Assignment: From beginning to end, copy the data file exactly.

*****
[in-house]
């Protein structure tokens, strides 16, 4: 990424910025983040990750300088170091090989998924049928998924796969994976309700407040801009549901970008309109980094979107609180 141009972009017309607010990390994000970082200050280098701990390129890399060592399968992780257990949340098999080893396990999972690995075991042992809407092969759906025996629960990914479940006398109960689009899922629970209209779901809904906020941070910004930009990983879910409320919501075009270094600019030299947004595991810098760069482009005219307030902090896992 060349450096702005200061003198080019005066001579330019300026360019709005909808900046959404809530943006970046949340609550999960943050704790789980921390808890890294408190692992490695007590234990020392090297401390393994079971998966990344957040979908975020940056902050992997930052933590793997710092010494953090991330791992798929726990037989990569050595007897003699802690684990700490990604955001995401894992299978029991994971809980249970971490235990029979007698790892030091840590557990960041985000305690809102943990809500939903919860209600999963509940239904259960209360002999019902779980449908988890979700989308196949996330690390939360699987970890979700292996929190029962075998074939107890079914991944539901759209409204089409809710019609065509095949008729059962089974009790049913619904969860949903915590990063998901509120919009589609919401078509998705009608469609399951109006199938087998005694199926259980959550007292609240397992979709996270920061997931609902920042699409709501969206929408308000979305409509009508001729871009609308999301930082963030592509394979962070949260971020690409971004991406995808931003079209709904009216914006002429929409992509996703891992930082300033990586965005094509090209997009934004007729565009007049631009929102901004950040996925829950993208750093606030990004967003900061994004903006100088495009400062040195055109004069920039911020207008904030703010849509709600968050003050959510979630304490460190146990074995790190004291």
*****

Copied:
[in-house]
């Protein structure tokens, strides 16, 4: 990424910025983040990750300088170091090989998924049928998924796969994976309700407040801009549901970008309109980094979107609180 141009972009017309607010990390994000970082200050280098701990390129890399060592399968992780257990949340098999080893396990999972690995075991042992809407092969759906025996629960990914479940006398109960689009899922629970209209779901809904906020941070910004930009990983879910409320919501075009270094600019030299947004595991810098760069482009005219307030902090896992 060349450096702005200061003198080019005066001579330019300026360019709005909808900046959404809530943006970046949340609550999960943050704790789980921390808890890294408190692992490695007590234990020392090297401390393994079971998966990344957040979908975020940056902050992997930052933590793997710092010494953090991330791992798929726990037989990569050595007897003699802690684990700490990604955001995401894992299978029991994971809980249970971490235990029979007698790892030091840590557990960041985000305690809102943990809500939903919860209600999963509940239904259960209360002999019902779980449908988890979700989308196949996330690390939360699987970890979700292996929190029962075998074939107890079914991944539901759209409204089409809710019609065509095949008729059962089974009790049913619904969860949903915590990063998901509120919009589609919401078509998705009608469609399951109006199938087998005694199926259980959550007292609240397992979709996270920061997931609902920042699409709501969206929408308000979305409509009508001729871009609308999301930082963030592509394979962070949260971020690409971004991406995808931003079209709904009216914006002429929409992509996703891992930082300033990586965005094509090209997009934004007729565009007049631009929102901004950040996925829950993208750093606030990004967003900061994004903006100088495009400062040195055109004069920039911020207008904030703010849509709600968050003050959510979630304490460190146990074995790190004291």